Your device has the expected version of the Azure Sphere OS: 19.11.
  2. The Azure Sphere Samples can be found on this Github repository.  Download or clone the repository and go to the AzureIoT folder. 
  3. Connect your device via USB cable.  And verify that wireless connectivity is available by using:
    azsphere device WIFI show-status
  4. Enable application development on your device:
    azsphere device enable-development


Azure Sphere Enable Development

Configure the cloud services:

  1. Configure the cloud services: create an IoT Hub and a Device Provisioning Service (DPS) and link them together
  2. Download the tenant authentication CA certificate
  3. Upload the tenant CA certificate to DPS and generate a verification code
  4. Verify the tenant CA certificate
  5. Use the validation certificate to add your device to an enrollment group
  6. Add the IoT Hub configuration settings to your Visual Studio project in the app_manifest.json file
    1. The Tenant ID for your Azure Sphere Device can be obtained from the following command.  Enter it into the DeviceAuthentication field in the app_manifest.json file.
      azsphere tenant show-selected
    2. The Scope ID for your DPS instance can be obtained from the Summary screen (top right section).  Paste it into the CmdArgs section of app_manifest.json
    3. The IoT Hub URL for your IoT Hub goes into the AllowedConnections field in the app_manfest.json file
  7. Build and run the code and watch for device-to-cloud messages coming to your IoT Hub

Lessons Learned

  • Development in the C language is not for the faint of heart. However, Visual Studio makes it easy to code using Intellisense and it provides full debug capability.
  • Update to the latest OS version ASAP. There were some issues where the board could not connect to the service before I upgraded to OS version 19.10
  • Once big issue, that occurred during development, was that the LPS22HH sensor was not found. However, after contacting Avnet through the element14 community, they promptly released a fix on Github.
  • Some of the Azure Sphere videos talk about configuring the IoT Hub settings by selecting the project in Visual Studio, selecting Overview and then choosing Connected Services, then clicking on IoT Hub. That never worked. After researching the issue, I found out that this method has been deprecated. In the new OS versions, the IoT Hub settings are all done in the app_manifest.json file. 
  • As of OS version 19.10 Azure Sphere will now be built using a cross-platform build system called CMake.  CMake may be used to build high-level applications or to build real-time applications.  It may also be used for development from the command line.
  • Using CMake paves the way for using the Azure Sphere SDK on Linux and for using the Azure Sphere extension for Visual Studio Code.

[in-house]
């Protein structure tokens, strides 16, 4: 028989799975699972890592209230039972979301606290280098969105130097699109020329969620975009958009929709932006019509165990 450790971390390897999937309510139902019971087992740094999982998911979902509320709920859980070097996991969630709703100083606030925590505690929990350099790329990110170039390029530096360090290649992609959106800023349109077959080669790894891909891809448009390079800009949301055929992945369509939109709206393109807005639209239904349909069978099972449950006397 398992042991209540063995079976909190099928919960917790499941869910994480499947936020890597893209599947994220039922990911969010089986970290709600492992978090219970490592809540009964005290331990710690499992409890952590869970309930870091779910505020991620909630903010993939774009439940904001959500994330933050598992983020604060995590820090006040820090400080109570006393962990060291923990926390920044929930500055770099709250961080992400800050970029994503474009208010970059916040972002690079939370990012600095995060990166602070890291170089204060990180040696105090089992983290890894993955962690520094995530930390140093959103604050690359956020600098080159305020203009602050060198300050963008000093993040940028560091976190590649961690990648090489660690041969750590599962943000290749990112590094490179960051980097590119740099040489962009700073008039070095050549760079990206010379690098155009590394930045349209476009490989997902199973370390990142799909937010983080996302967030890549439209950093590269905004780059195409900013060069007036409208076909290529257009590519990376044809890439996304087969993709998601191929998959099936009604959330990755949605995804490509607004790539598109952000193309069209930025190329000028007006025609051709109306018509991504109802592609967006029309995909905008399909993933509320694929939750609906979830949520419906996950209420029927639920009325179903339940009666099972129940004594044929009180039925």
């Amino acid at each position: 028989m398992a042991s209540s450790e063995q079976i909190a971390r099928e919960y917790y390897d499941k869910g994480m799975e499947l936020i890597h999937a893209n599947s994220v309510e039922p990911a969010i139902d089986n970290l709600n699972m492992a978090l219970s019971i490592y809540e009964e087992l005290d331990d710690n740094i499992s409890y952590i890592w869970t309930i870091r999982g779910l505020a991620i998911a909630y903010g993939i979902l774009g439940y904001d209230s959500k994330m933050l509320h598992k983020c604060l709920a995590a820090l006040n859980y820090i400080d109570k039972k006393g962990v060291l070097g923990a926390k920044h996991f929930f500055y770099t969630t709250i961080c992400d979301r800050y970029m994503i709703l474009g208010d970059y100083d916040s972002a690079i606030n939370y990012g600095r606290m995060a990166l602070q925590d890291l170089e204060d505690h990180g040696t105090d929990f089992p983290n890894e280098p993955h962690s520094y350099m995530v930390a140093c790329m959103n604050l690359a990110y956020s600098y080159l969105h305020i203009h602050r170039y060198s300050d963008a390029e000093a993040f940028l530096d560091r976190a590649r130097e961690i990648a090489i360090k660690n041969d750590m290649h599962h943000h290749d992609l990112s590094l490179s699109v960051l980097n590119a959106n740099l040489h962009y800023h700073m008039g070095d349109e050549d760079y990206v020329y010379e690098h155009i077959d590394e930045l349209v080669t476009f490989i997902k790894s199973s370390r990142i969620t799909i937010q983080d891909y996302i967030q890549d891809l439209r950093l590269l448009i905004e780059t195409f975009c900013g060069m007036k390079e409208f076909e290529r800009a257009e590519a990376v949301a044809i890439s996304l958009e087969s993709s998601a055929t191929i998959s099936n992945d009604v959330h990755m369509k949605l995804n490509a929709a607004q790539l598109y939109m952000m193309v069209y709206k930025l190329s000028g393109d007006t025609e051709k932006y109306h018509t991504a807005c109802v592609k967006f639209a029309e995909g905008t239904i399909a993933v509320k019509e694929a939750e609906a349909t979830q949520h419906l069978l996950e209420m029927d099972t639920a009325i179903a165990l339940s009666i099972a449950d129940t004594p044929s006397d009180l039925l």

• There are many Azure Sphere sample apps.

An IoT solution using IoT Hub, Azure Stream Analytics and Power BI Desktop

Goal of the IoT Solution

Get the current temperature for Jeddah City and monitor it for anomalies (ups and downs) over a period of time (a few days).

Overview of the IoT Solution

The IOT solution gets the current weather data in Jeddah (from a weather web site) and sends it to Azure IOT Hub in Azure.  From the IOT Hub the data goes through Azure Stream Analytics (ASA).  ASA does some filtering on the data and then stores it in table storage in Azure.  Subsequently, I then read the data from the Power BI Desktop application and I plotted it on a chart.  Subsequently, using the plot,  I monitored the temperature data for anomalies or variances.

Details of the IoT Solution

Since the sensors for my TI micro-controller are yet to arrive, I developed a solution that simulates those temperature sensors by reading current temperature data from http://www.openweathermap.org.  The weather data is in the JSON format and it is consumed using a REST API.  In the future, instead of using a weather site to get temperature data, I can easily get real weather data from temperature sensors on a micro controller or a computer on a board.  For example, sensors attached to a Rasperry PI or sensors attached to an Arduino board can easily provide this data.

Reading the Weather Data from OpenWeatherMap web site
// Get temperature from OPenWeatherMap
JObject jsonData = JObject.Parse(new System.Net.WebClient().DownloadString(string.Format("http://api.openweathermap.org/data/2.5/forecast/daily?q=Jeddah&type=accurate&mode=json&units=metric&cnt=3&appid=key")));

if (jsonData.SelectToken("cod").ToString() == "200")
{
todayTemperature = (double)jsonData.SelectToken("list[0].temp.day");
Console.WriteLine($"Temp: {todayTemperature.ToString()}"
);

A Windows’ console application gets this temperature data (from openweathermap.org) and sends this telemetry to an Azure IOT Hub.

The data is sent to Azure IoT Hub and picked up by Azure Stream Analytics

From the IOT Hub the data is picked up by an Azure Stream Analytics job.  This is basically a query (similar to SQL) that takes the data from IOT hub, validates it and places it in an Azure Storage table.

SELECT
DeviceId,
telemetryTime,
temperature as TemperatureReading
INTO
TemperatureTableStorage
from TempSensor
WHERE
DeviceId is not null
and EventProcessedUtcTime is not null
and telemetryTime is not null
Finally analysis – for anomalies – is done in Power Bi Desktop

Once the data is in an Azure Storage table, I performed cold-path analytics on it using PowerBI Desktop.  I used PowerBI Desktop to read the data directly from Azure storage.  I then used it to analyze the data and plot it in different ways.

The image below is a screenshot of a Stacked Column chart of (temperature readings against time).  It shows the variance in Jeddah weather (temperature) over the course of a day on 15 May 2016.

PowerBI Desktop showing temperature data plot
PowerBI Desktop showing temperature data plot